KUALA LUMPUR, Feb 17 – The High Court here today suggested that the lawsuit filed by two young sons of a passenger on board the missing Malaysia Airlines plane, Flight MH370, be resolved amicably. This was revealed by lawyer Datuk Dr S. Arunan, who represented the two brothers, when met by reporters after the case was mentioned in chambers before judge Datuk Rosnaini Saub.
He said the court had weighed the matter by taking into consideration the government’s official announcement on Jan 29that the plane was lost and declared it as an accident under the international aviation law. In that announcement, the government declared that all the 239 passengers and crew members on board the ill-fated aircraft had perished.
Meanwhile, senior federal counsel Kamal Azira Hassan who represented the government, said if there was no solution to the case, the government would file an application to strike out the lawsuit filed by the two brothers, aged 14 and 12, through their mother, Ng Pearl Ming, 39.
He said the court had fixed March 18 for case management to know the developments on resolving the case. On Oct 31 last year, the two brothers filed the lawsuit naming Malaysia Airline System Berhad (MAS), the Department of Civil Aviation (DCA) director-general, Immigration director-general, Royal Malaysian Air Force (RMAF) chief and the Malaysian government as the defendants.
In their statement of claims, they claim that their father Jee Jing Hang, 41, a passenger on board MH370, had entered into a flight contract agreement by flying on its aircraft from Kuala Lumpur at 12.41am on March 8, 2014 and was expected to arrive in Beijing at 6.30am the same day.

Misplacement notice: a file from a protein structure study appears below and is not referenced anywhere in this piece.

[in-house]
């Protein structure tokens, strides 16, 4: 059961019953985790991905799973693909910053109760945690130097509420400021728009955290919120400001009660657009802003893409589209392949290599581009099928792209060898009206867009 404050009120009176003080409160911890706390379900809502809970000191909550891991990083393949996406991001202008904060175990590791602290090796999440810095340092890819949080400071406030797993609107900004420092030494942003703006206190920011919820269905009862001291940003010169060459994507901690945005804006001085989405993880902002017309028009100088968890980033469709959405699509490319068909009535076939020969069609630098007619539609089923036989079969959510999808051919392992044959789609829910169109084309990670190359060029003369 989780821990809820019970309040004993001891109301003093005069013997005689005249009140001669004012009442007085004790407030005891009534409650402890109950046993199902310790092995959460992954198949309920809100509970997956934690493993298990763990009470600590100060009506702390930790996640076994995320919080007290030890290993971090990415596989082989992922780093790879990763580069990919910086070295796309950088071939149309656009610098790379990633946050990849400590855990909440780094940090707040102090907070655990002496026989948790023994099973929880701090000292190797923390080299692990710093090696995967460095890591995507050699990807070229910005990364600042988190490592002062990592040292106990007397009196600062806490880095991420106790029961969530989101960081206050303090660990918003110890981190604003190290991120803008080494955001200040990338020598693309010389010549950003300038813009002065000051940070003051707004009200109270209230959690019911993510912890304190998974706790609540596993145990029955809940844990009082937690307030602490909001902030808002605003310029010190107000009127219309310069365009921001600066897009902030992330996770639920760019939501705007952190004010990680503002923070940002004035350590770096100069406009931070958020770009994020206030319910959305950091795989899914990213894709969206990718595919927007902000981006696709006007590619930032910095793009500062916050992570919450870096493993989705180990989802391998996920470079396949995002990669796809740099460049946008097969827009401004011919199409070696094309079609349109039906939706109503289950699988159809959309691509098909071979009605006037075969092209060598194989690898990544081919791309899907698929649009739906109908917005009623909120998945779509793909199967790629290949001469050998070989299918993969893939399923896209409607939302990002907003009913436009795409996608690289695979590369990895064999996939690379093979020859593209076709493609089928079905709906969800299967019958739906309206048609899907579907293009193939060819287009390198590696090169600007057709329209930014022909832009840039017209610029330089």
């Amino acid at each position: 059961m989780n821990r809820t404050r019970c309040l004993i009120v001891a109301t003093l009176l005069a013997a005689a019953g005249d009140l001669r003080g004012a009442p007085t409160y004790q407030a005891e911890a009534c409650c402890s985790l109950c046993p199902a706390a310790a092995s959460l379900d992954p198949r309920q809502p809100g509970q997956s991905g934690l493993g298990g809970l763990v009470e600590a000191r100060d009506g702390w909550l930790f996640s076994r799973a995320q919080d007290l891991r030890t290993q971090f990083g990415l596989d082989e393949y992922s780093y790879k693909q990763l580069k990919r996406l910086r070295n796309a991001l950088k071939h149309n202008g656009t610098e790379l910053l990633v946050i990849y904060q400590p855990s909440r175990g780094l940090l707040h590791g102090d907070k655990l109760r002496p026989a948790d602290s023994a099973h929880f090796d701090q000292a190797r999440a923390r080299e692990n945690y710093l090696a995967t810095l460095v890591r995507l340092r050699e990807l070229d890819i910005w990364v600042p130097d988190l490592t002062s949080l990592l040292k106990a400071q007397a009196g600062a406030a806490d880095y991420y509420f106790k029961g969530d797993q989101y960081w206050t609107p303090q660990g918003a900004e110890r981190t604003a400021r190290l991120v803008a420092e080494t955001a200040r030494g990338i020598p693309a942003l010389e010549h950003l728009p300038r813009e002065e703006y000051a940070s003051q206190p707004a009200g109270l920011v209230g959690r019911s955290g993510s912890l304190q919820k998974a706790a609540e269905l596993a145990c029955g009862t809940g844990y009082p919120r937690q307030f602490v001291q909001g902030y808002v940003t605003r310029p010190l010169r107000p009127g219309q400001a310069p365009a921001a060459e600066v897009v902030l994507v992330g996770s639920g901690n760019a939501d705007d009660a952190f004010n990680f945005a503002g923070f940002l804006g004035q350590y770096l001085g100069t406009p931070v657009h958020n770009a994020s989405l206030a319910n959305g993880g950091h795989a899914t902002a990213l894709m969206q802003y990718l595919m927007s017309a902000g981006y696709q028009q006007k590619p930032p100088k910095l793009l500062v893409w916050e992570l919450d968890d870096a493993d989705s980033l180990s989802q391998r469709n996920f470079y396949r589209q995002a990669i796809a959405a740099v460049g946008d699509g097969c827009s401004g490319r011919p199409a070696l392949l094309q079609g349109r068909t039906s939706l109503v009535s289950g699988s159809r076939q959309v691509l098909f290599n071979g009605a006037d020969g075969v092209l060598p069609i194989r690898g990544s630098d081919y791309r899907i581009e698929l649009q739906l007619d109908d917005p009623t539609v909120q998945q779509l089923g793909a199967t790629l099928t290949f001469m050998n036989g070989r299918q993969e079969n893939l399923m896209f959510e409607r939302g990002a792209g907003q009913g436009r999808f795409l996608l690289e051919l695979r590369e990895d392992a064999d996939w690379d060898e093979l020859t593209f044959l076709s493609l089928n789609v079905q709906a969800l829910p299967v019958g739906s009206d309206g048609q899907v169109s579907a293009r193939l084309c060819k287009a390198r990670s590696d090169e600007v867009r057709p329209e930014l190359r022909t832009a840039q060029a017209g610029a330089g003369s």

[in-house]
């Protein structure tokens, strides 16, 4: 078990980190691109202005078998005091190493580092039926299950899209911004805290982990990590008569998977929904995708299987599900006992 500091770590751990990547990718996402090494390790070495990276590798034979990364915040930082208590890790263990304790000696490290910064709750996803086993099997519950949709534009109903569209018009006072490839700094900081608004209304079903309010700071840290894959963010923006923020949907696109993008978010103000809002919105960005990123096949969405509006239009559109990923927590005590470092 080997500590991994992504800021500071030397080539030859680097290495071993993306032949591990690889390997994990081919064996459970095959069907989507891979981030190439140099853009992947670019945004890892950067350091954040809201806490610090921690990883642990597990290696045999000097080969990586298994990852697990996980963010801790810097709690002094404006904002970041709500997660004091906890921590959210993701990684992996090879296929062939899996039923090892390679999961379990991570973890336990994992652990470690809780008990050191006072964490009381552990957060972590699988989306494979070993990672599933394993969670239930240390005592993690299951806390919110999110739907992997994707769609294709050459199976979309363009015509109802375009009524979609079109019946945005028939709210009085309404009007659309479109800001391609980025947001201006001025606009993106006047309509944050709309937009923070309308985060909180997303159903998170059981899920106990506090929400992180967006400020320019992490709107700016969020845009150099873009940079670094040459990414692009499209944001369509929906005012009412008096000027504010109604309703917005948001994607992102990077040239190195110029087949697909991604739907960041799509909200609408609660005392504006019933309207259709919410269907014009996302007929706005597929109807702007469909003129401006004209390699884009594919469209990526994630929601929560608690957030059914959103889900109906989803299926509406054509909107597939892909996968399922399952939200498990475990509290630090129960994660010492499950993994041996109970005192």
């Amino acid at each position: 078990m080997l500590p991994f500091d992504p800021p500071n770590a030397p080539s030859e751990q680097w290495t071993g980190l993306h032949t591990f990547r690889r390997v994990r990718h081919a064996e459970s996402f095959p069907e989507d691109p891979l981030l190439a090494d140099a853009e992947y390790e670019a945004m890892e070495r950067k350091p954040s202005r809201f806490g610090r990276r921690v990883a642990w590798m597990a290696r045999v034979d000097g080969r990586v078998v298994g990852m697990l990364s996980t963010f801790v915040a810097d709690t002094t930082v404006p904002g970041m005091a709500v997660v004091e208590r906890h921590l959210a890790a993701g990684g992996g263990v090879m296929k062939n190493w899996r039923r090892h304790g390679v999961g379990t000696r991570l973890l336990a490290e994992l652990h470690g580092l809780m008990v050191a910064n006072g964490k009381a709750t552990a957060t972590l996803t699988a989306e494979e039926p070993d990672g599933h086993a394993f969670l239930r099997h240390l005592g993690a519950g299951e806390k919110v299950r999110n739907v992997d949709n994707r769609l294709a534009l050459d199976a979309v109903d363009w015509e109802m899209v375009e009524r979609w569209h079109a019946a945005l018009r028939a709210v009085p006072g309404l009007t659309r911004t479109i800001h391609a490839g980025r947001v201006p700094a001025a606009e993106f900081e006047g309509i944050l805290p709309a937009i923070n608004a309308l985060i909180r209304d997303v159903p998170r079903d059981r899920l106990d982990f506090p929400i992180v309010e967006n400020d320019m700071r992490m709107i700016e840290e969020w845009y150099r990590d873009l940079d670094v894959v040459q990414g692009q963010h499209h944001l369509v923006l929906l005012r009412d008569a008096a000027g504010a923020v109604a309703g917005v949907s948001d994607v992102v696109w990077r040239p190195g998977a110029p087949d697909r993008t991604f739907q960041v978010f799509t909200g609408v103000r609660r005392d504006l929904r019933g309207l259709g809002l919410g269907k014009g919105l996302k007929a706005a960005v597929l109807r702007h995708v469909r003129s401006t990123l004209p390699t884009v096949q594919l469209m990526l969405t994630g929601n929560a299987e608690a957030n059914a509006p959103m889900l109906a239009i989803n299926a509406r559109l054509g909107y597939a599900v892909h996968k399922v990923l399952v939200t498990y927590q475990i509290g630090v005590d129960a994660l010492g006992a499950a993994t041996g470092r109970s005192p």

The plaintiffs claim that through that agreement, MAS as the first defendant should have taken all necessary measures to ensure the flight was safe, but had breached that agreement when it failed to land in Beijing and there have been no further details on the flight’s ending until today.
The plaintiffs also claim that the DCA director-general as the second defendant and responsible for providing air traffic control services to ensure the flight was safe, had failed and was negligent by not taking adequate measures to communicate with and detect the flight through the radar system. The brothers claim that the Immigration Department had failed to conduct thorough checks on the MH370 passengers which enabled a number of passengers to board the flight using false identification documents.
They also claim that the RMAF had failed and was negligent by not sending out its aircraft immediately to identify the unscheduled flight which appeared on the RMAF radar screen, and which could have been MH370. The plaintiffs are claiming for general damages from the defendants over the loss of their father and sole breadwinner, a businessman earning a monthly income of RM16,865, and supplementary damages due to their sufferings.
Flight MH370, carrying 227 passengers and 12 crew members from Kuala Lumpur to Beijing, disappeared from the radar screens about an hour after departing from the Kuala Lumpur International Airport on March 8, 2014. The search for the aircraft in the southern Indian Ocean is still on.